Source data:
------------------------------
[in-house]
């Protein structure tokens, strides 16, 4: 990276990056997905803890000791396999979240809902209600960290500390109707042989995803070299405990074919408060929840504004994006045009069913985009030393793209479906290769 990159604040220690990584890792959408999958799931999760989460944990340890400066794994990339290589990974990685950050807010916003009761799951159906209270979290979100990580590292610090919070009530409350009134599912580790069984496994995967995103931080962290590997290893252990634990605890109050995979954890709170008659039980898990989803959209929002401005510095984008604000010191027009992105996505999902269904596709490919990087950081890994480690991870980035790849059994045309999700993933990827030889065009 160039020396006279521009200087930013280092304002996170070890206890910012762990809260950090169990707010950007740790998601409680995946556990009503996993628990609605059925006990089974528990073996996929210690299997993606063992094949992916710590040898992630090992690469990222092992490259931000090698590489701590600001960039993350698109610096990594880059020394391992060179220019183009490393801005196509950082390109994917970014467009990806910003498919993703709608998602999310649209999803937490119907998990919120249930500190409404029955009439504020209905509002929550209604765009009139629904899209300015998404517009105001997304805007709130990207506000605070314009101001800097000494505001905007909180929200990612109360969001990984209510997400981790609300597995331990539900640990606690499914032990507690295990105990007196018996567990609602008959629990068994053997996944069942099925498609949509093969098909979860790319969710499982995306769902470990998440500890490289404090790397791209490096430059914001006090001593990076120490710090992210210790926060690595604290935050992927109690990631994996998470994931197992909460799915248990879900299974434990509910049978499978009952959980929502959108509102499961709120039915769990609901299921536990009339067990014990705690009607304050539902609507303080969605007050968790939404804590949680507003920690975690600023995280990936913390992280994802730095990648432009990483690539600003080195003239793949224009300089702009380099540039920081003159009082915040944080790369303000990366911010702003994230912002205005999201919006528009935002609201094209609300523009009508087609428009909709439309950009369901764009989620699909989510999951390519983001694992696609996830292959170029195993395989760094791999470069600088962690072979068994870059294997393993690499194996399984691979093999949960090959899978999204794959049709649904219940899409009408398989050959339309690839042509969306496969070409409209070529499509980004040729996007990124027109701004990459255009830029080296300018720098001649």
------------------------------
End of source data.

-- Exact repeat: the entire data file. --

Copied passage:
[in-house]
């Protein structure tokens, strides 16, 4: 990276990056997905803890000791396999979240809902209600960290500390109707042989995803070299405990074919408060929840504004994006045009069913985009030393793209479906290769 990159604040220690990584890792959408999958799931999760989460944990340890400066794994990339290589990974990685950050807010916003009761799951159906209270979290979100990580590292610090919070009530409350009134599912580790069984496994995967995103931080962290590997290893252990634990605890109050995979954890709170008659039980898990989803959209929002401005510095984008604000010191027009992105996505999902269904596709490919990087950081890994480690991870980035790849059994045309999700993933990827030889065009 160039020396006279521009200087930013280092304002996170070890206890910012762990809260950090169990707010950007740790998601409680995946556990009503996993628990609605059925006990089974528990073996996929210690299997993606063992094949992916710590040898992630090992690469990222092992490259931000090698590489701590600001960039993350698109610096990594880059020394391992060179220019183009490393801005196509950082390109994917970014467009990806910003498919993703709608998602999310649209999803937490119907998990919120249930500190409404029955009439504020209905509002929550209604765009009139629904899209300015998404517009105001997304805007709130990207506000605070314009101001800097000494505001905007909180929200990612109360969001990984209510997400981790609300597995331990539900640990606690499914032990507690295990105990007196018996567990609602008959629990068994053997996944069942099925498609949509093969098909979860790319969710499982995306769902470990998440500890490289404090790397791209490096430059914001006090001593990076120490710090992210210790926060690595604290935050992927109690990631994996998470994931197992909460799915248990879900299974434990509910049978499978009952959980929502959108509102499961709120039915769990609901299921536990009339067990014990705690009607304050539902609507303080969605007050968790939404804590949680507003920690975690600023995280990936913390992280994802730095990648432009990483690539600003080195003239793949224009300089702009380099540039920081003159009082915040944080790369303000990366911010702003994230912002205005999201919006528009935002609201094209609300523009009508087609428009909709439309950009369901764009989620699909989510999951390519983001694992696609996830292959170029195993395989760094791999470069600088962690072979068994870059294997393993690499194996399984691979093999949960090959899978999204794959049709649904219940899409009408398989050959339309690839042509969306496969070409409209070529499509980004040729996007990124027109701004990459255009830029080296300018720098001649």